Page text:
This part of the city is commonly known as Foz due to the fact that it is located at the end of the Douro River. Still, this area was once called São João da Foz in a reference to the patron saint São João Batista.
Until the 19th century this area was defined as a fishermen's village located quite far from the city walls like other villages or places like Nevogilde, Massarelos or Ramalde.
Towards the middle of the 16th century, this whole area was transformed with the arrival of Dom Miguel da Silva. Not having married and followed an ecclesiastical career, this illustrious man had a marked influence both in Rome and at the Portuguese court. He was Portugal's ambassador to the Fifth Lateran Council convened by Pope Julius II and representative of the Portuguese crown to the Holy See. He was even nominated cardinal by Popes Leo X and Clement VII. He lived with the fine society of Italian Renaissance artists and thinkers, having himself developed knowledge in the fields of mathematics and botany. He was a true intellectual humanist.
In any case, this notoriety and prestige created dissatisfaction and opposition in Portugal. Having introduced the inquisition on national territory in 1536, the "pious" and extremely religious João III, the eldest son of Manuel I, ordered the return of Miguel da Silva. Against his wishes, in order to keep him as far away as possible from the court in Lisbon, he was given important posts: he was bishop of Viseu and commendatory of the Benedictine Monastery of Santo Tirso, of which the district of São João da Foz was part.
Imbued with Renaissance sentiment, D. Miguel da Silva, together with the architect Francisco Cremonês, who had already worked on St. Peter's Basilica, decided to take on a series of buildings in the north of the country, including this area.
The lighthouse/chapel of São Miguel O Anjo is situated precisely at the point of intersection between the Douro and the Atlantic. Next to these brackish and historically dangerous waters, this listed monument is an icon in terms of heritage linked to the sea. It was the first lighthouse to be built in Portugal.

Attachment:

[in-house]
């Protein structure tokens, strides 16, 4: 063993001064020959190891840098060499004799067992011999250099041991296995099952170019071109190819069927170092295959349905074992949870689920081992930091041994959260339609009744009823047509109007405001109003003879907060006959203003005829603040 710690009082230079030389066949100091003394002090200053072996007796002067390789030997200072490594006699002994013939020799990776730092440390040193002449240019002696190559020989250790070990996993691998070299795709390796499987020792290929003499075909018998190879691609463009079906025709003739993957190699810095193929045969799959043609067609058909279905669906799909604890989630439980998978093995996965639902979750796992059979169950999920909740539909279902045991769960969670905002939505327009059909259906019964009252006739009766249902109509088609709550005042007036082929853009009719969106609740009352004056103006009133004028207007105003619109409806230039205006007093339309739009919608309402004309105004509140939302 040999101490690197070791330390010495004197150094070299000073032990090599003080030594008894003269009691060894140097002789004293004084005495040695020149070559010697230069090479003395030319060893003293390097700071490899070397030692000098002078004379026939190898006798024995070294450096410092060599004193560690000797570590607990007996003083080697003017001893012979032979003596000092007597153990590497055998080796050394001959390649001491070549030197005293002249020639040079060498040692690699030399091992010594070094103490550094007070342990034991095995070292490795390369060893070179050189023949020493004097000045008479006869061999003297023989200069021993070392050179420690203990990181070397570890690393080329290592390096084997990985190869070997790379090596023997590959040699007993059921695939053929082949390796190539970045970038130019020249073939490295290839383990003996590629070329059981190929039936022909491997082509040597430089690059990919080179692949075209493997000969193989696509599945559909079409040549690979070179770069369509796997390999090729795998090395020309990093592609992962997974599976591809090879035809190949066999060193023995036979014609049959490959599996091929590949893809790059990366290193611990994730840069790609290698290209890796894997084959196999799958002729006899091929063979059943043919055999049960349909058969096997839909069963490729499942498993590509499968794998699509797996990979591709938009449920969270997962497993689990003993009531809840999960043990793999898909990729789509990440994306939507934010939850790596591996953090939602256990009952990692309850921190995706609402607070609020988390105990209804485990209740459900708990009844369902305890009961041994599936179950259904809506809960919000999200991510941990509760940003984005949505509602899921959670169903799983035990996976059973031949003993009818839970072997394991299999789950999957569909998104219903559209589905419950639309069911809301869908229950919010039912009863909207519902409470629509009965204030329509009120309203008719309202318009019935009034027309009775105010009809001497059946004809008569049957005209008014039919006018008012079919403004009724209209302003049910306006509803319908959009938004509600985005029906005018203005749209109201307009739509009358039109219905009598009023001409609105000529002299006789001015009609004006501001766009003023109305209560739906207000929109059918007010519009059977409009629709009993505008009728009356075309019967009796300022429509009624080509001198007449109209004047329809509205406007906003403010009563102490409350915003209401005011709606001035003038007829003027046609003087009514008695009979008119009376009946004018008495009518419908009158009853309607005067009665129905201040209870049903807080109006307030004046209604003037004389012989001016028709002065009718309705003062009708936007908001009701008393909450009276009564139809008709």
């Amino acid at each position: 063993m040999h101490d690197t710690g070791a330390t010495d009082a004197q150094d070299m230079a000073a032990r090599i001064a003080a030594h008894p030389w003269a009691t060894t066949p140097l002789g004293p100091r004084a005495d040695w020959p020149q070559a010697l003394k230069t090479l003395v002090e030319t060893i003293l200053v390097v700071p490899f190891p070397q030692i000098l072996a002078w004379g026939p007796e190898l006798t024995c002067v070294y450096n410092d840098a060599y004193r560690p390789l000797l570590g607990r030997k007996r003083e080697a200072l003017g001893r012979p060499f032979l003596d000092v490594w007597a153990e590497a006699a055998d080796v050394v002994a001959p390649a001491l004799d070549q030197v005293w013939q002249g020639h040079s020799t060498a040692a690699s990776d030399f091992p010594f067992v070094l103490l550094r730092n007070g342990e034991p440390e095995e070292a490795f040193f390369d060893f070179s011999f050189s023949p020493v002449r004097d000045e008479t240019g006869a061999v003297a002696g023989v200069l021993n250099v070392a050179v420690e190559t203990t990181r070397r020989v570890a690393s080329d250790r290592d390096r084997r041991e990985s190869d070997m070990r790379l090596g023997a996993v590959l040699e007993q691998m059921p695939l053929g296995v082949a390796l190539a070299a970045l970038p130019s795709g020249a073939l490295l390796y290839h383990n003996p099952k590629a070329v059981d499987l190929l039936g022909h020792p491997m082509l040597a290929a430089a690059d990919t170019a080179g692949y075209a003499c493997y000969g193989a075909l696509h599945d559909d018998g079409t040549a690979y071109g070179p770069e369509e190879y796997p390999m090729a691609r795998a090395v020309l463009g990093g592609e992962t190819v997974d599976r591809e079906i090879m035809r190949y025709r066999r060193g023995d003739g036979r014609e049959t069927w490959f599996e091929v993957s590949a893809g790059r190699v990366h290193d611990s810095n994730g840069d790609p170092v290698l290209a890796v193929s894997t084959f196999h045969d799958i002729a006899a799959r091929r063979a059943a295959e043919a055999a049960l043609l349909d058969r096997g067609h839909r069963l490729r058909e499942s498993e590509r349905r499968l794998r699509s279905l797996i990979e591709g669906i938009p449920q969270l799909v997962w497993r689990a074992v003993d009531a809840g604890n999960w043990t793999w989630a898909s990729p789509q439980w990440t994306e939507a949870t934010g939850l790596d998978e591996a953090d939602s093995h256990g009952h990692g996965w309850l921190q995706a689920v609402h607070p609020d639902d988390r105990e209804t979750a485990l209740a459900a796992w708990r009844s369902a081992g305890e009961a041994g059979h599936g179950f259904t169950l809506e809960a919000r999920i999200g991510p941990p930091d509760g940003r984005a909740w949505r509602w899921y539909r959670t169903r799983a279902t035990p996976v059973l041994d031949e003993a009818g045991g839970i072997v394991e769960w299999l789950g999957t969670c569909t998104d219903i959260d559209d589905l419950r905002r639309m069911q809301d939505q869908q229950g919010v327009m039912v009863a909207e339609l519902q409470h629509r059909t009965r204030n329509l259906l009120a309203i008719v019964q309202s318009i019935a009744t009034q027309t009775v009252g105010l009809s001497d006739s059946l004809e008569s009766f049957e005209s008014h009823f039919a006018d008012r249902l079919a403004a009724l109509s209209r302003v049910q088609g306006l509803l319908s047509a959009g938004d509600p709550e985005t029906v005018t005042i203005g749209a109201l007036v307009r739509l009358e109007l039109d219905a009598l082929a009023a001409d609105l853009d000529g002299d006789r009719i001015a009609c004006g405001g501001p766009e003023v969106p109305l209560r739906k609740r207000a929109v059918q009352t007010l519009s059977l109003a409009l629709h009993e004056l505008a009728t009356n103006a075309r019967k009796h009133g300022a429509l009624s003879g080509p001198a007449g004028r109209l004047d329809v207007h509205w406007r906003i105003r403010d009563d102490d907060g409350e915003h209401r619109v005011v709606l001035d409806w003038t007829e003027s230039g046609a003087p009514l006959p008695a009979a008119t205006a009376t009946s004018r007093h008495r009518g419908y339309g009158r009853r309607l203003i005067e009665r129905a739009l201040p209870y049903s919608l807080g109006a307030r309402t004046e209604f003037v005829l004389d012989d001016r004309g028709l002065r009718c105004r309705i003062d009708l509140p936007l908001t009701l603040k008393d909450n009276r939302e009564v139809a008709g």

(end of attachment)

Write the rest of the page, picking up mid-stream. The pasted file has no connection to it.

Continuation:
Erected in 1528 by D. Miguel, this building is utilitarian/functional in nature, as it helps ships to enter and leave the Douro, and is a unique symbol of the Renaissance in Portugal, contrary to the Manueline style of the time.
It has a parallelepiped base and an octagonal dome. Inside it has an image of the archangel S. Miguel, homonym of D. Miguel. It is worth mentioning that two buildings were built next to the lighthouse. In 1841 the building of the Corporal of the Pilots of Barra do Douro is built. In 1852 the semaphore tower is built.
It can be said that this monument serves to honour the figure of D. Miguel da Silva who marked the epoch both locally and regionally.
Other lighthouses and beacons were, throughout history, ordered to be built in this area to facilitate and mark the passage of ships.
Located in the hermitage of Nossa Senhora da Luz, the lighthouse of Luz or of our Lady of Luz was built in 1761 by order of the Marquis of Pombal serving as a complement to the lighthouse of S. Miguel o Anjo. It is of relevance that some years later, during the Porto siege, through the mole of Carreiros located in Foz Nova, it was fundamental for the landing of liberals, as well as the supplying of the city since the Douro river was controlled by the miguelistas. It remained in operation until 1927.
Another example is the Sobreiras lighthouse positioned on the hill of Sobreiras where ANJE (National Association of Young Entrepreneurs) is currently located, approximately 560 metres from the S. Miguel o Anjo lighthouse. Nowadays it is only possible to find the place since this maritime surveillance object was moved to the Boa Nova lighthouse in Leça for exhibition in 2006. It is thought that the original lighthouse must have been built in the 18th century. It was also known as the Three Ears Lighthouse or Three Beaks Lighthouse since behind it there was a wall with three battlements very similar to the walls of a fortress. Here you can see where it says "Bar Mark".
According to the historian and journalist Germano Silva, this lighthouse was also commonly identified as the Marca Nova since there was once a Marca Velha or also known as Torre da Marca. It consisted of a tower, a stone structure considerably high so that it could be seen in the distance - especially after the curve of the Candal hill coming from the Atlantic. Positioned where the Crystal Palace now stands, it replaced a tall pine tree that served the same function. Both the tower and the pine predecessor are almost as old as the São Miguel o Anjo lighthouse. According to available documentation, the pine tree fell in 1533 and the tower was erected in 1542. The latter was standing until the Siege of Porto.